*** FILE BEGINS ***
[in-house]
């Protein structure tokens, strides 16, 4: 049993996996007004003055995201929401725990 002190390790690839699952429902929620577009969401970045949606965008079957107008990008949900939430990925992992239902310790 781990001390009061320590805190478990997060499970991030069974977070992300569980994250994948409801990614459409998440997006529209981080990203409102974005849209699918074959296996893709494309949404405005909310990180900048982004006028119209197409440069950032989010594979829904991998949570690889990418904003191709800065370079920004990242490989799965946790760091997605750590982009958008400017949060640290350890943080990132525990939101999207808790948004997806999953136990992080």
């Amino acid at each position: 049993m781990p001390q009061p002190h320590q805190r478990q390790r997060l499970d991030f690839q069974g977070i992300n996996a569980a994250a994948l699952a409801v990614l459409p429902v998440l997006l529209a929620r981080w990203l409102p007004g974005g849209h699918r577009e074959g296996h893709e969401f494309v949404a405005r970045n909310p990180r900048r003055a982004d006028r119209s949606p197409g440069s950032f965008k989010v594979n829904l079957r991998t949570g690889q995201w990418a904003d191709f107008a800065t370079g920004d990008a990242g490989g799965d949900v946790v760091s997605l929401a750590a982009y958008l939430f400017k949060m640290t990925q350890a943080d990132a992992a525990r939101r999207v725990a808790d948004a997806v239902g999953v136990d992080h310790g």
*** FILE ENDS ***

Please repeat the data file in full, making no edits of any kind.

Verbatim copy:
[in-house]
């Protein structure tokens, strides 16, 4: 049993996996007004003055995201929401725990 002190390790690839699952429902929620577009969401970045949606965008079957107008990008949900939430990925992992239902310790 781990001390009061320590805190478990997060499970991030069974977070992300569980994250994948409801990614459409998440997006529209981080990203409102974005849209699918074959296996893709494309949404405005909310990180900048982004006028119209197409440069950032989010594979829904991998949570690889990418904003191709800065370079920004990242490989799965946790760091997605750590982009958008400017949060640290350890943080990132525990939101999207808790948004997806999953136990992080």
């Amino acid at each position: 049993m781990p001390q009061p002190h320590q805190r478990q390790r997060l499970d991030f690839q069974g977070i992300n996996a569980a994250a994948l699952a409801v990614l459409p429902v998440l997006l529209a929620r981080w990203l409102p007004g974005g849209h699918r577009e074959g296996h893709e969401f494309v949404a405005r970045n909310p990180r900048r003055a982004d006028r119209s949606p197409g440069s950032f965008k989010v594979n829904l079957r991998t949570g690889q995201w990418a904003d191709f107008a800065t370079g920004d990008a990242g490989g799965d949900v946790v760091s997605l929401a750590a982009y958008l939430f400017k949060m640290t990925q350890a943080d990132a992992a525990r939101r999207v725990a808790d948004a997806v239902g999953v136990d992080h310790g």